Monday, May 18, 2009

Hoi An and Saigon

After Sapa, Pat and I prepared ourselves for a long train ride and a much warmer climate than we had been experiencing in the south. We were taking one train to Hanoi from the border town of Lao Cai *an hour away by bus from Sapa) and from Hanoi we were catching another train allllll the way below the old DMZ line to the small city of Hoi An. Why go to Hoi An? For the culture, sure, but mostly we were going for some tailor made- cheaper than you can get in Canada-custom fit clothes. Like every other foreigner in Hoi An.

So our first task was to hop the bus from Sapa to Lao Cai. There are busses everywhere in Sapa so it should be easy, right? No.

We got on a bus, no problem there. And the bus driver knew we had a train to catch, he did. And we proceeded to drive in a circle around the town of Sapa until we picked up more passengers. I went from nervous to frightful to furious in a mere forty minutes. Finally, after the ten thousandth loop around the small town, we raised our voices a smidgen. Then we got one more passenger and the bus driver made us get out and get on another bus which had more people. I nervously checked the clock: it read 7:40 AM. Our train was due to leave at 9. And it was still an hour to drive to the train station. Ugh.

So we were finally on our way, packed tightly in a slightly falling apart mini bus, and I cursed the fact that there were no guard rails down the winding, one lane road. When we arrived in Lao Cai, we ran to the train station, scared to death that we had missed our train, and were met by three people: one girl behind the counter who had no idea what I was going on about, an older woman who kept saying "It's ok, it's ok" and a frowning younger man who kept replying "NOT ok, NOT ok". Apparently they didn't recognise the ticket I had. The man phoned the number on our ticket and remained frowning. The older woman kept reassuring us that everything was ok and we had not missed our train, and the girl behind the counter continued to chew her gum sullenly.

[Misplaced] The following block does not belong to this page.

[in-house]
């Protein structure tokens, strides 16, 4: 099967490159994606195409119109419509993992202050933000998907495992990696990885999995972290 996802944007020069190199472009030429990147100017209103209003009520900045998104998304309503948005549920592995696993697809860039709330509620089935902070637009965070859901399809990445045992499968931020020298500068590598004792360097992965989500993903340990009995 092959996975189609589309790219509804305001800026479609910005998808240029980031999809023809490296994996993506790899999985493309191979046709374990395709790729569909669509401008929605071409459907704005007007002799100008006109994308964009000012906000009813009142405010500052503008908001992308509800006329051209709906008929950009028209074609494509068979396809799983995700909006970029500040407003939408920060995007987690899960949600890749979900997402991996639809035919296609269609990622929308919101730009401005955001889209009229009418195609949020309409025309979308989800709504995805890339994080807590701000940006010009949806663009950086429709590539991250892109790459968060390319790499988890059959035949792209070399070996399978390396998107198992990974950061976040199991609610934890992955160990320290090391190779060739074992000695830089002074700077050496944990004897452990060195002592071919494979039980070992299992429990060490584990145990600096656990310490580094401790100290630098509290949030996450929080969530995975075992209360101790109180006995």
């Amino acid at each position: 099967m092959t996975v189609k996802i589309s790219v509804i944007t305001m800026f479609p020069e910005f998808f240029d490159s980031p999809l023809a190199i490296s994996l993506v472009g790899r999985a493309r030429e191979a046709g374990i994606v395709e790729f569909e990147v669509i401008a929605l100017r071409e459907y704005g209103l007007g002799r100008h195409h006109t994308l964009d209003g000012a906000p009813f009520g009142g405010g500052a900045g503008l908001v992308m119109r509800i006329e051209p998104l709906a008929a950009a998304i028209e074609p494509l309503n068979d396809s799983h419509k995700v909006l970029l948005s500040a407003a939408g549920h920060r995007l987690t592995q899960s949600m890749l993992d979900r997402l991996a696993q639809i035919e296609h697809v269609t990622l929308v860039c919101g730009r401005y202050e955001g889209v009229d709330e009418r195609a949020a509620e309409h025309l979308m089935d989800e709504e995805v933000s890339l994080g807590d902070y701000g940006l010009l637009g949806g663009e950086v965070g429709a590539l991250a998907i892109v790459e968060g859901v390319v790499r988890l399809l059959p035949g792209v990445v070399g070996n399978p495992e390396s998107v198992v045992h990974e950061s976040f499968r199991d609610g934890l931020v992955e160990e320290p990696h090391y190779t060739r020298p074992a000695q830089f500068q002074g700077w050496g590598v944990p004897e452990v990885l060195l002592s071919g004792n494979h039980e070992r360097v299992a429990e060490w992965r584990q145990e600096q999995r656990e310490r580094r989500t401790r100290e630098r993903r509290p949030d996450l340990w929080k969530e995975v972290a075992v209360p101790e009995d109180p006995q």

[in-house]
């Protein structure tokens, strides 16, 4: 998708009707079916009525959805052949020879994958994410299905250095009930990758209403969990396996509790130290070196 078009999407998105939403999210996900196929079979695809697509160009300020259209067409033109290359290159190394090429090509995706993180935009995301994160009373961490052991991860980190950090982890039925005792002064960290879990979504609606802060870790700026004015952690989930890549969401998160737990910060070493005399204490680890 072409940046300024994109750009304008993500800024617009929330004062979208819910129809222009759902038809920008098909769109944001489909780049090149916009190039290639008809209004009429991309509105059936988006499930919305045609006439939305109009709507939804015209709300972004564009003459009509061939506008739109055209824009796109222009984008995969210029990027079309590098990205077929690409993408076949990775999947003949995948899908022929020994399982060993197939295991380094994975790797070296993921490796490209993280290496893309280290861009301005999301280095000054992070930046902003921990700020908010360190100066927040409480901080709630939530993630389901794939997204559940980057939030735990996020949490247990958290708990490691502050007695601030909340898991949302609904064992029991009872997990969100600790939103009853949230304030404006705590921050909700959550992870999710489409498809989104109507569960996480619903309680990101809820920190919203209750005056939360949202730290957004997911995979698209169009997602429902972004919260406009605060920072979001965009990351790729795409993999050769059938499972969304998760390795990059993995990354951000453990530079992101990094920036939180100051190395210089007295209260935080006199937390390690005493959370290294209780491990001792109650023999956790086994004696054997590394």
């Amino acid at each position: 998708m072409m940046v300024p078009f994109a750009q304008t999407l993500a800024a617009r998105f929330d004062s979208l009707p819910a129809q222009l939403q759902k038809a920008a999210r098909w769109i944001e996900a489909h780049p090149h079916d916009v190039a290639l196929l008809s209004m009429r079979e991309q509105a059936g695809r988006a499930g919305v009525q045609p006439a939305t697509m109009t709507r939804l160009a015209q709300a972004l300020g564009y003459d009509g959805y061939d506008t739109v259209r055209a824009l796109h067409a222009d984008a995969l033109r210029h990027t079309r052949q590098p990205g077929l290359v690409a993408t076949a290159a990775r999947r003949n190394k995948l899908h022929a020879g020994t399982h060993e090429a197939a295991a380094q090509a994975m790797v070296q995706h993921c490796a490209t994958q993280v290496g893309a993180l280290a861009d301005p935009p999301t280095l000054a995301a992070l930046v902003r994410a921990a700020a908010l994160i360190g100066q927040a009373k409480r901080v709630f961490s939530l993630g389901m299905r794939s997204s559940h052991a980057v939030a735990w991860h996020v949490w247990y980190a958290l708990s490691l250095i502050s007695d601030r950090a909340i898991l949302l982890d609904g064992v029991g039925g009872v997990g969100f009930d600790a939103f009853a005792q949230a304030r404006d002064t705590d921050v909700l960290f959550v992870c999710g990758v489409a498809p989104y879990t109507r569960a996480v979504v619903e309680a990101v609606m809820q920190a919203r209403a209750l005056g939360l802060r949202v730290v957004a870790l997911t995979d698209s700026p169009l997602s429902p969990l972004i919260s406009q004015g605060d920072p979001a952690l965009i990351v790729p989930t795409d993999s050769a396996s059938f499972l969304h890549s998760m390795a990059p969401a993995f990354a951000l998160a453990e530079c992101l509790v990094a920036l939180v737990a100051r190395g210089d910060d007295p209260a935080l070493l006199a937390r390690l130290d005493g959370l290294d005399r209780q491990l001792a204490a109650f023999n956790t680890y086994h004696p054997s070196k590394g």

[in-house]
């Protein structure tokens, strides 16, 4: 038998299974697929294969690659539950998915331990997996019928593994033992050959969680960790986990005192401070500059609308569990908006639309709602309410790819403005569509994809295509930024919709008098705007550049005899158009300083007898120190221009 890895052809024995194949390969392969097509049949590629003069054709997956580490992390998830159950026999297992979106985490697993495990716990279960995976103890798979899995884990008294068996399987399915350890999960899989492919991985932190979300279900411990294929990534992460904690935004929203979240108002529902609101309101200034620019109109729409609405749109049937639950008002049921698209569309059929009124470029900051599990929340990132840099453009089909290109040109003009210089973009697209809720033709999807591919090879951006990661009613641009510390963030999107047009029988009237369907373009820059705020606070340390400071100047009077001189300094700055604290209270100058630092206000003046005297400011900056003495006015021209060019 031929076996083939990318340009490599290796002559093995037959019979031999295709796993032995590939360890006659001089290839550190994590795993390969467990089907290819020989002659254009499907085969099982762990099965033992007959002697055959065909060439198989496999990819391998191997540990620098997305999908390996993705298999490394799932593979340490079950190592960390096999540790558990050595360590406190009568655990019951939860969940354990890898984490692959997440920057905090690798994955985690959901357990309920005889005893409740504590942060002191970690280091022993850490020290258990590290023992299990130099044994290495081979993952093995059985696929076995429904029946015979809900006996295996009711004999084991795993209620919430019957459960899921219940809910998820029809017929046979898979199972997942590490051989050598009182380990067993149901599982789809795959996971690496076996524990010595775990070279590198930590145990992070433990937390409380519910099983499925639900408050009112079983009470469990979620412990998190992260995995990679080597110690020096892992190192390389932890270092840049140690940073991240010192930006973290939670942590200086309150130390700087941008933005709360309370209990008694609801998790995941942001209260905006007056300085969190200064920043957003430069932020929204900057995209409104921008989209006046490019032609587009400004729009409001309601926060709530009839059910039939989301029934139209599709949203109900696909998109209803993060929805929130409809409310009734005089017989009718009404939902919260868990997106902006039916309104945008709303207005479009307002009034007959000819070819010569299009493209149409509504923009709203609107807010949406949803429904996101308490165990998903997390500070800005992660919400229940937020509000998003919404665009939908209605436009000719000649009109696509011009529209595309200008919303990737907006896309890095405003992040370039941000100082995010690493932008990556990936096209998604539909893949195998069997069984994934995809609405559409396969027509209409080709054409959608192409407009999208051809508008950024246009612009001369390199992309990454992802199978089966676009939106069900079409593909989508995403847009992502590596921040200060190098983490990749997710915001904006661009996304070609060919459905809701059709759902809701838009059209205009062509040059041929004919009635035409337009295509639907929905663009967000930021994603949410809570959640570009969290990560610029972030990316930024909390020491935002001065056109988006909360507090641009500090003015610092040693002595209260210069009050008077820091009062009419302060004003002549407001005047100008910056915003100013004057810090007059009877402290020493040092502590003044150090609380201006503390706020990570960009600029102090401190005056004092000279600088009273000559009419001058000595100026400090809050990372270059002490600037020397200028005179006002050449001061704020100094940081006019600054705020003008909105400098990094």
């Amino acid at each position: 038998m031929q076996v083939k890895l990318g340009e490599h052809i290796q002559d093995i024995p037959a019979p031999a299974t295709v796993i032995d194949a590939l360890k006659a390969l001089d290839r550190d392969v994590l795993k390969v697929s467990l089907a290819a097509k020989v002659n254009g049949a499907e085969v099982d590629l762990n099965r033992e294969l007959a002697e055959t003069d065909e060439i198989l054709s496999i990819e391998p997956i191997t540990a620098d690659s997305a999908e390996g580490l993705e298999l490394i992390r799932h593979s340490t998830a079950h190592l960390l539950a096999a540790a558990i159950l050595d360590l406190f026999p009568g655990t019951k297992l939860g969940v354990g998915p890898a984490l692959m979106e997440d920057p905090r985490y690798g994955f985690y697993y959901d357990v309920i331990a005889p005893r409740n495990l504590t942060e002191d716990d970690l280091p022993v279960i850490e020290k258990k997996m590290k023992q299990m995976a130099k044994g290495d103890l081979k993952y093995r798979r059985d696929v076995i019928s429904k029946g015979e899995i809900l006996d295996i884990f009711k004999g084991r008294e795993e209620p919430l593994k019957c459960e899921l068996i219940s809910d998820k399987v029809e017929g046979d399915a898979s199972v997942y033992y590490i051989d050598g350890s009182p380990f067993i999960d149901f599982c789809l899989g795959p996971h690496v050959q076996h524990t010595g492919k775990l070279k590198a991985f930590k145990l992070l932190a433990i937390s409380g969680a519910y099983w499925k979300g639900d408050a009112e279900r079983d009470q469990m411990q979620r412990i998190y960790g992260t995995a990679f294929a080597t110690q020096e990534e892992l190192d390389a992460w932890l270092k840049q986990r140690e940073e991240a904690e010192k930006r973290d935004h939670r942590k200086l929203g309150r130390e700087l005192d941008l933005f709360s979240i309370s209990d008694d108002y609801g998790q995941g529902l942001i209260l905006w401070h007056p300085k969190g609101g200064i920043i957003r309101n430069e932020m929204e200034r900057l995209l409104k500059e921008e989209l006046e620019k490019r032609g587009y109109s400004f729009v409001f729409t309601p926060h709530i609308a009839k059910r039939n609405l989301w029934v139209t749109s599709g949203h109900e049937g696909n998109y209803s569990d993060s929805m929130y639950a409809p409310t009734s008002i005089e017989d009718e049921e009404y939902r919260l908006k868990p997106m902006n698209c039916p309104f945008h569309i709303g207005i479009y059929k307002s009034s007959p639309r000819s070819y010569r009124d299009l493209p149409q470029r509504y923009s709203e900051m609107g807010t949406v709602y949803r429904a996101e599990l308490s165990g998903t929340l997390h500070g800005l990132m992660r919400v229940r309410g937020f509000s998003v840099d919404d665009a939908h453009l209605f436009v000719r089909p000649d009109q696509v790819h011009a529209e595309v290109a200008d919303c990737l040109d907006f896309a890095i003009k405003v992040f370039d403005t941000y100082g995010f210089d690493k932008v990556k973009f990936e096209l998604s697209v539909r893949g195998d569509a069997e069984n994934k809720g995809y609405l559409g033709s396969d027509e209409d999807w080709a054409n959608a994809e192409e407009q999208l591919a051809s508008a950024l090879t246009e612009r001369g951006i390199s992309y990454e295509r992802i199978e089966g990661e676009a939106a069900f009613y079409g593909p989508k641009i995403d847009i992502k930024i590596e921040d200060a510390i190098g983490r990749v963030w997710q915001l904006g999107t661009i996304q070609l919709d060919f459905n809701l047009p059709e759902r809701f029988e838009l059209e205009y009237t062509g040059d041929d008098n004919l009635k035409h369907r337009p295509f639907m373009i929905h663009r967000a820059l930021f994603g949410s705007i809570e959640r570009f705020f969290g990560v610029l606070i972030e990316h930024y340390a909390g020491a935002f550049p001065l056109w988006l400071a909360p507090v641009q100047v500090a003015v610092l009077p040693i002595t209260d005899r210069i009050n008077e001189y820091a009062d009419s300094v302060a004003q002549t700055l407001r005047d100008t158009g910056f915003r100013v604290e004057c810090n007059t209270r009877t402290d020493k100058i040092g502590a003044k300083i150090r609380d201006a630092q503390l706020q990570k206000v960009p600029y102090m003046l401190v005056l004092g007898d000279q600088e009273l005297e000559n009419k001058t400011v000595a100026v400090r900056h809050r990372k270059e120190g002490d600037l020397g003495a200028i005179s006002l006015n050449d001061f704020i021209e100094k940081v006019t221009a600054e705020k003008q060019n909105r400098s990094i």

Finally the man said "Ok, ok" and exchanged our first ticket for a proper train ticket. The woman told us their wasn't any food on the train and took Pat to a place where he could get a baguette. While Pat was gone, I profusely thanked the man, who I assumed worked for the train station, for helping us.

"Ah, no problem", he frowned.

Then he said: "Are you going to give me something for my trouble?"

I was taken aback. I said "What?"

He said, "You know, I don't work here, I am just working for myself. Give me some money for what I did".

Not knowing what else to say, I replied "My boyfriend has all the money".